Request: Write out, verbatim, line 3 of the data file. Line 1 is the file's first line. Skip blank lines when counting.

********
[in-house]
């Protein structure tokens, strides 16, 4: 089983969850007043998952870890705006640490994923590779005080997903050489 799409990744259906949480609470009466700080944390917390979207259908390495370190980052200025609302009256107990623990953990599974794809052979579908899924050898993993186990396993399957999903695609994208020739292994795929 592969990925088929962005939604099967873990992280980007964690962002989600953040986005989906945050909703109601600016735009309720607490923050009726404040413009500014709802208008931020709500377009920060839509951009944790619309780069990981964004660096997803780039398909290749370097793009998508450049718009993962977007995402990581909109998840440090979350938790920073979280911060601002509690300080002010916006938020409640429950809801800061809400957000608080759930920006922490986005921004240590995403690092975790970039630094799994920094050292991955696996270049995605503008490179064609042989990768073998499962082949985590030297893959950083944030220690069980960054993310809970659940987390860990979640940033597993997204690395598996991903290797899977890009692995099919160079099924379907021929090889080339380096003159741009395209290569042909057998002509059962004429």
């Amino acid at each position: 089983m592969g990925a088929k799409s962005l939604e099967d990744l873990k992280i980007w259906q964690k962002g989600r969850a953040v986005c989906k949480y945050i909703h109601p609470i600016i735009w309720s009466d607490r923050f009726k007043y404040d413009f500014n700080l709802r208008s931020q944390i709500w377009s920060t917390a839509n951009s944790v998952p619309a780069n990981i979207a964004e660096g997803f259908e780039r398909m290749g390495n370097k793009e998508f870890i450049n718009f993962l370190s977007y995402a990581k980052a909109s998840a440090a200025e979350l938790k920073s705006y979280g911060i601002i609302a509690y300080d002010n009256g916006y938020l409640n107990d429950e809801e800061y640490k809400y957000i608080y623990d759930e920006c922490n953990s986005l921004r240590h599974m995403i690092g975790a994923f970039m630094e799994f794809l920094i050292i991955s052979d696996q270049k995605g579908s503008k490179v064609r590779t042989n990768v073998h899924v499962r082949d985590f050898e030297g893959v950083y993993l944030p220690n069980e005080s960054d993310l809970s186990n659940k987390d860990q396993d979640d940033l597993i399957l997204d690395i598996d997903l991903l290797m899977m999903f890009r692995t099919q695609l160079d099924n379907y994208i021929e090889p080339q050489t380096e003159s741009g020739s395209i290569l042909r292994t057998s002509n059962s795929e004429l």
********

């Amino acid at each position: 089983m592969g990925a088929k799409s962005l939604e099967d990744l873990k992280i980007w259906q964690k962002g989600r969850a953040v986005c989906k949480y945050i909703h109601p609470i600016i735009w309720s009466d607490r923050f009726k007043y404040d413009f500014n700080l709802r208008s931020q944390i709500w377009s920060t917390a839509n951009s944790v998952p619309a780069n990981i979207a964004e660096g997803f259908e780039r398909m290749g390495n370097k793009e998508f870890i450049n718009f993962l370190s977007y995402a990581k980052a909109s998840a440090a200025e979350l938790k920073s705006y979280g911060i601002i609302a509690y300080d002010n009256g916006y938020l409640n107990d429950e809801e800061y640490k809400y957000i608080y623990d759930e920006c922490n953990s986005l921004r240590h599974m995403i690092g975790a994923f970039m630094e799994f794809l920094i050292i991955s052979d696996q270049k995605g579908s503008k490179v064609r590779t042989n990768v073998h899924v499962r082949d985590f050898e030297g893959v950083y993993l944030p220690n069980e005080s960054d993310l809970s186990n659940k987390d860990q396993d979640d940033l597993i399957l997204d690395i598996d997903l991903l290797m899977m999903f890009r692995t099919q695609l160079d099924n379907y994208i021929e090889p080339q050489t380096e003159s741009g020739s395209i290569l042909r292994t057998s002509n059962s795929e004429l």